Man, I hated Killashandra. I guess that the point of the first book is that she starts off as a bitchy primadonna and then changes and grows and matures, but I grew to hate her soooo much in the first few chapters that I just despised her throughout the book and I was glad when it was finally over. I was a big Pern fan, but Killashandra turned me off from McCaffery for good.
My recommendation is for John Barnes. A Million Open Doors is great, but be warned: It’s about a character from a society that is essentially designed around male chauvenism. It’s full of bitchy, twisted women (Gee, I wonder how come they’re so screwed up?). The main character ends up moving to a very society where the genders are equal. It takes a while for the Moral of the Story to get through his thick skull, but he finally gets it . . . There’s a really funny review of the book at Amazon that is completely disgusted with the author for being so terribly, terribly sexist. It’s amusing in that it shows two levels of cluelessness: 1) Mistaking the beliefs of the character for the beliefs of the author and 2) Not noticing that the character’s beliefs develop and change over the course of the novel. I guess I’m guilty of #2 with Killashandra, though.
Orbital Resonance is about a girl growing up in a colony in a hollowed-out asteroid. It’s compared favorably with Podkayne of Mars, and for good reason, I think.
Then again, McCaffery once wrote that Podkayne was a horrid little monster and that Heinlein created that character to show what happens when a girl is raised by a working mother.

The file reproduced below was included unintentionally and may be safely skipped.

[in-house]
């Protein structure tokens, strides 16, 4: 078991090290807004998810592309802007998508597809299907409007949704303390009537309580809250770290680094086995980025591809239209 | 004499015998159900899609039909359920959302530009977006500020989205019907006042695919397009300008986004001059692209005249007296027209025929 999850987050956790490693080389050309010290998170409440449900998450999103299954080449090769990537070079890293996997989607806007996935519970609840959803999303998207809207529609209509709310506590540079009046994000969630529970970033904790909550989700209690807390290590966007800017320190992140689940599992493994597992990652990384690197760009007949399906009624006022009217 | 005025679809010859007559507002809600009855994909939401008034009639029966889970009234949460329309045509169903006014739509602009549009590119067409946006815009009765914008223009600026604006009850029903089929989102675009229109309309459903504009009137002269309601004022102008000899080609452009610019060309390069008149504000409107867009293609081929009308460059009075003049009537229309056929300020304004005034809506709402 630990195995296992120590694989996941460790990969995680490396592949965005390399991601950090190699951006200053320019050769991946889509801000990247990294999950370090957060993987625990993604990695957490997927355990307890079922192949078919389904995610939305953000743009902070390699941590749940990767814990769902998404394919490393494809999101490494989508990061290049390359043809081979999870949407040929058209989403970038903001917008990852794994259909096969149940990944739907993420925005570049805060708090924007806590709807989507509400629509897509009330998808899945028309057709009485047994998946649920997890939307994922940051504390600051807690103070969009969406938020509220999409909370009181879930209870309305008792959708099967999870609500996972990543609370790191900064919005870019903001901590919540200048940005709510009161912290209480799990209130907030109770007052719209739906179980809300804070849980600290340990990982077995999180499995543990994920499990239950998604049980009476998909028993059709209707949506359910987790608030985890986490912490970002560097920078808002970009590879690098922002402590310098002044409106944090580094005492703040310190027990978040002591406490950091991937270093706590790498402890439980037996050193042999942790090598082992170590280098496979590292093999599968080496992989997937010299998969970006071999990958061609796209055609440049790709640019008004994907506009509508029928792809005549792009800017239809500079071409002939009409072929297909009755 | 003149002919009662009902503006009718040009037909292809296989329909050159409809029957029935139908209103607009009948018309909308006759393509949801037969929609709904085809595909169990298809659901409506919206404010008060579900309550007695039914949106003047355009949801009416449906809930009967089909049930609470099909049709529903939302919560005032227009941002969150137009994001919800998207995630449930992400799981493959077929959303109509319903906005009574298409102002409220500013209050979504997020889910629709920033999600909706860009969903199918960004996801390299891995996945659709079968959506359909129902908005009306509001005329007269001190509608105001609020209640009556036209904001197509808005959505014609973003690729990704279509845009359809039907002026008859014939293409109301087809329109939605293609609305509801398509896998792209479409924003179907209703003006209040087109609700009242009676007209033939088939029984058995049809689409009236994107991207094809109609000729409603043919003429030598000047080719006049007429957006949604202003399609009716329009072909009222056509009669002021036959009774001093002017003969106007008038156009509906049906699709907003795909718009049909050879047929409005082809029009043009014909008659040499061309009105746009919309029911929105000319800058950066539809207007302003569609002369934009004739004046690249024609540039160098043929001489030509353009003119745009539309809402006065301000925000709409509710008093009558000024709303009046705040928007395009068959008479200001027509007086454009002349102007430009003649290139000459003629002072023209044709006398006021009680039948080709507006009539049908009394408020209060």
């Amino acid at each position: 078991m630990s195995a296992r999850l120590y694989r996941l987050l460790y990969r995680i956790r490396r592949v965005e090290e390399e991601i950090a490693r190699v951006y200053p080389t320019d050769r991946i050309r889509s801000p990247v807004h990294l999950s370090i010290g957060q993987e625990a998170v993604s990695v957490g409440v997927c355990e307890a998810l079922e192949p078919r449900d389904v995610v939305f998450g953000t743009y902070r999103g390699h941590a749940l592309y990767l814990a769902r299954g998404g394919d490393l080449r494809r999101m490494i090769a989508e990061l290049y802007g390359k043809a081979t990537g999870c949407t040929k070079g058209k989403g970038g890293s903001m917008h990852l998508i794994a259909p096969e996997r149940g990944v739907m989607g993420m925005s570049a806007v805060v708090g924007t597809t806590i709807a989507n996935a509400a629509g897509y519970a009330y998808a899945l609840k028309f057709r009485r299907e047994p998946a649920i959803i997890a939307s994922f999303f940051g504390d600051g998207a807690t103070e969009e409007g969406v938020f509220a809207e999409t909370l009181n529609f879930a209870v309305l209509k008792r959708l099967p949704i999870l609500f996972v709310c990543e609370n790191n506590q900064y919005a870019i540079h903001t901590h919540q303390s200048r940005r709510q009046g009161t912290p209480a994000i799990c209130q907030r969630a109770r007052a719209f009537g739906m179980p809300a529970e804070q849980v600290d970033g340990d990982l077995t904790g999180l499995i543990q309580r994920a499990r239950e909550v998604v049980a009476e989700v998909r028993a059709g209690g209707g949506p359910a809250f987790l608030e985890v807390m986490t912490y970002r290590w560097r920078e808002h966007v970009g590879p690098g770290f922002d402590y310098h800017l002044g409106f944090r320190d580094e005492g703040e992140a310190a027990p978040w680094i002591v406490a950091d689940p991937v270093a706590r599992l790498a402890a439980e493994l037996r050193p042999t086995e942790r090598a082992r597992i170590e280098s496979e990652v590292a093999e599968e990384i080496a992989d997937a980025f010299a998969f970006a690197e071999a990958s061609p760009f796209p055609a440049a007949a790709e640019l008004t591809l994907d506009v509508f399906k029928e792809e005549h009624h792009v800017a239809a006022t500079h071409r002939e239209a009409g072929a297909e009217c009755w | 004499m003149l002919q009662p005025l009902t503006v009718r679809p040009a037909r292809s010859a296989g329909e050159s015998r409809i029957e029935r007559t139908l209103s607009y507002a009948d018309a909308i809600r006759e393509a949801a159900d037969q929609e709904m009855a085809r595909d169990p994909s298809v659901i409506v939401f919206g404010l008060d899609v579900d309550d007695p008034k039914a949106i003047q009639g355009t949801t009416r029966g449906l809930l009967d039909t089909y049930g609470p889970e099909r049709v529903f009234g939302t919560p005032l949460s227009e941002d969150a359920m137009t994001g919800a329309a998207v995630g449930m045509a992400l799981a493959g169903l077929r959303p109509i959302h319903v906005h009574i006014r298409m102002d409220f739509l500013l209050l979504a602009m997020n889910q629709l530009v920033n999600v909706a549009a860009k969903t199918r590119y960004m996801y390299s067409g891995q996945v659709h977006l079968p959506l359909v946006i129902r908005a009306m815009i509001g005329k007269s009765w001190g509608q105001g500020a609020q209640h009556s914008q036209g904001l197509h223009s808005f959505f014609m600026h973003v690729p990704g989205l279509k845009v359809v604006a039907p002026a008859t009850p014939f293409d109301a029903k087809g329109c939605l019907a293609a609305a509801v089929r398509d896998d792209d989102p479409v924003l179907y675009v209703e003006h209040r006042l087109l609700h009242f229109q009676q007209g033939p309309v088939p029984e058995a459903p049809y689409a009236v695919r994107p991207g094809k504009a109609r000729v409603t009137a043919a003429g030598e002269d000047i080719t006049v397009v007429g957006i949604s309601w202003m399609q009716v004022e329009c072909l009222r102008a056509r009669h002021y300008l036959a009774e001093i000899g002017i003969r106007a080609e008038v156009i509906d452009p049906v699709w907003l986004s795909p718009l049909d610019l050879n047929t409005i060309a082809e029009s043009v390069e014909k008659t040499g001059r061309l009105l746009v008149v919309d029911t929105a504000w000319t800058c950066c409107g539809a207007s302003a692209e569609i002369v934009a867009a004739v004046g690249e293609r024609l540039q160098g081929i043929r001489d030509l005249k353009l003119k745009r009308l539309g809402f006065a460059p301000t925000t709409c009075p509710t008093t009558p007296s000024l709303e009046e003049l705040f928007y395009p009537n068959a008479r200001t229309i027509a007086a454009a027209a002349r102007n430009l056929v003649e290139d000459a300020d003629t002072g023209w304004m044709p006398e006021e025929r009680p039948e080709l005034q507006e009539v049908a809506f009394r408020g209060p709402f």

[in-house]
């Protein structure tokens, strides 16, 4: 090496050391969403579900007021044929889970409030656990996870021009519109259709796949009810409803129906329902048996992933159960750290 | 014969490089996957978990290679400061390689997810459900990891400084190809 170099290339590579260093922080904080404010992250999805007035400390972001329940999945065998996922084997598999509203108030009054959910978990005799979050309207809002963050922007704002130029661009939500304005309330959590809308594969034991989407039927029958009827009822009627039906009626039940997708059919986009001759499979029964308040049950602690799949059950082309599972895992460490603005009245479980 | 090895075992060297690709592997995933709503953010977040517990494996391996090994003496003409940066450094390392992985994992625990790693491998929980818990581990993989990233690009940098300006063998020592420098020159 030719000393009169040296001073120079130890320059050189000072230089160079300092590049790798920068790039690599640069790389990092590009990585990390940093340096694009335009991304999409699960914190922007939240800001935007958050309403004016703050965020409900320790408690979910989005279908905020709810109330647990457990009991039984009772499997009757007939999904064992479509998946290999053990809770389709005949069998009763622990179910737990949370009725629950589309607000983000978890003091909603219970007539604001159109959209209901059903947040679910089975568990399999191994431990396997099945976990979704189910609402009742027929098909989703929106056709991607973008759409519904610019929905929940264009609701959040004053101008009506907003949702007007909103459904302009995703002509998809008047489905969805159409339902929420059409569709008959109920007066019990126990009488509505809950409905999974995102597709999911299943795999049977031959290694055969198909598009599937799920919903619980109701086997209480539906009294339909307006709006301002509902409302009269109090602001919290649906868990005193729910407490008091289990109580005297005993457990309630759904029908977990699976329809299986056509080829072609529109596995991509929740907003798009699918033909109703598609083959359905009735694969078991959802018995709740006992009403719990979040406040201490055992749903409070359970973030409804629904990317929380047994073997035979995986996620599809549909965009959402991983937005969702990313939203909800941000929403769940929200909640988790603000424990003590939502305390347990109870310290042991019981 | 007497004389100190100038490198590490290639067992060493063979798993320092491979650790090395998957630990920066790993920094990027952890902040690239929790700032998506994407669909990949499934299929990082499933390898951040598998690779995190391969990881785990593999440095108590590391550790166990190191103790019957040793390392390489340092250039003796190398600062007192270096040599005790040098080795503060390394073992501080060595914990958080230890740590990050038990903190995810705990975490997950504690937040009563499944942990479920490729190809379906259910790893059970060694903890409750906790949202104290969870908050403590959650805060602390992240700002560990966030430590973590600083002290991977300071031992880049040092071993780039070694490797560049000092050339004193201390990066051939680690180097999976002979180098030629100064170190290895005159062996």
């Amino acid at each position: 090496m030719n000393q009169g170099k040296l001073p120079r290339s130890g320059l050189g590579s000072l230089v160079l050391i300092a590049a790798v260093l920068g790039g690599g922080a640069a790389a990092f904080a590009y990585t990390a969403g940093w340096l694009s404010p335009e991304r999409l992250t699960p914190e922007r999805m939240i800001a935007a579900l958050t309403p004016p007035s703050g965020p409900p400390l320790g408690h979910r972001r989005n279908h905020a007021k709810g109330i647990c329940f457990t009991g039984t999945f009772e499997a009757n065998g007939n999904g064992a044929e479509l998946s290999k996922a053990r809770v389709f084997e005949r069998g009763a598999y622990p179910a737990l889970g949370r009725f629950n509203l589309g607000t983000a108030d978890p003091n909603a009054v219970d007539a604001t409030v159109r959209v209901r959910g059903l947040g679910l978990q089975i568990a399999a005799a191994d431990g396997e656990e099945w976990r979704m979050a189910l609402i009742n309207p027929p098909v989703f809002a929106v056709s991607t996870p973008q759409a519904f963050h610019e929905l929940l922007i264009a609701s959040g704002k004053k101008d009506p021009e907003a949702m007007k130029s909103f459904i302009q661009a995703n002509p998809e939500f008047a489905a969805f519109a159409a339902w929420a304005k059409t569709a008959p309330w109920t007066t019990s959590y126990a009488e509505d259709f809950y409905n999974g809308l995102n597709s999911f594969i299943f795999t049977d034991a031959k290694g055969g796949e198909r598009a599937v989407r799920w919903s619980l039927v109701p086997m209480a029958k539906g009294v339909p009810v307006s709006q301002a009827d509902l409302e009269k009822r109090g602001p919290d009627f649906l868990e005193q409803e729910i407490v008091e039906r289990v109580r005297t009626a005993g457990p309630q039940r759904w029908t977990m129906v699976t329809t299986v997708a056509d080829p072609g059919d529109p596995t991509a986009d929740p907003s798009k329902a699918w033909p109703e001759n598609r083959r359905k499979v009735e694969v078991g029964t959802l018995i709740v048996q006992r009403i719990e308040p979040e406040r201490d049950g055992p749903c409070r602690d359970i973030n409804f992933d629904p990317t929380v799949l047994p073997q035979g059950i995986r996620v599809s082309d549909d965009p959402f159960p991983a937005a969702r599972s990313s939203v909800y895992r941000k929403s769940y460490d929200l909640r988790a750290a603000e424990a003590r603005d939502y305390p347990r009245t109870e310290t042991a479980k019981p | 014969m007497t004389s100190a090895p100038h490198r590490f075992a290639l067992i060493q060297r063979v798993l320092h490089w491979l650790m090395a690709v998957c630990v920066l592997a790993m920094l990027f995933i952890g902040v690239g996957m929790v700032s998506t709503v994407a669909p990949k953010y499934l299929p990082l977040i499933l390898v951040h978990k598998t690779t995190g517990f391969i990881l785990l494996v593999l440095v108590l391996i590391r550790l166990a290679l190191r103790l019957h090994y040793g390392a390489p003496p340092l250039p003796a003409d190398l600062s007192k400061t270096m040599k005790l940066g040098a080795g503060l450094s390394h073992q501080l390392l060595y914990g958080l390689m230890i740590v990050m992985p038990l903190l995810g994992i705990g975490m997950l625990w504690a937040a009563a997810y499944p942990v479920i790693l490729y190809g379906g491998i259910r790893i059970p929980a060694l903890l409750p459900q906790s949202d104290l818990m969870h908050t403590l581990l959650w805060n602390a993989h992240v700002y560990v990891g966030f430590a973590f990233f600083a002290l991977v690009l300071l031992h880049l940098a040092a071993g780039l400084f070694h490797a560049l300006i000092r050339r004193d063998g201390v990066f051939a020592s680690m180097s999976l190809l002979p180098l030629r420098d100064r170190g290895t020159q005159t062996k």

Let us just say that I disagree with that interpretation, and leave it at that. (Huh. I guess I just have McCaffery issues. Who knew? I still recommend the Dragonriders and the Harper Hall trilogies without reservation!)
Hmm… Suggestions from me, include many of those mentioned above, plus:
Many of Robert A. Heinlein’s books, but especially The Puppet Masters - the story was written in the late 40’s, so the gender roles aren’t completely PC, but you can’t say that Mary is a weak woman.
Anything by Connie Willis. Especially her Doomsday Book, with a modern woman finding herself stuck in the Black Death.
Anything by Lois McMaster Bujold, not just her most recent book, but even the Vorkosigan books (Beginning with Shards of Honor, and the start of Cordelia’s story, or The Warrior’s Apprentice for Miles’ first outing.) have scads of strong female characters. Of course Miles is the hero for most of them (some focus on his mother, too.) so, it’s not usually the viewpoint character that’s the strong character.
If you’re looking for a twist on the Hornblower type saga, try David Weber’s Honor Harrington books, beginning with On Basilisk Station. Space Opera, I’ll admit, but well-written, fun, and very strong female characters.
For straight fantasy, I can’t recommend Jane Lindskold’s Firekeeper books, beginning with Through Wolf’s Eyes enough. Another of my favorite authors. This series of books has the central character as a foundling who has been raised by intelligent wolves, and her interactions with human society when she returns.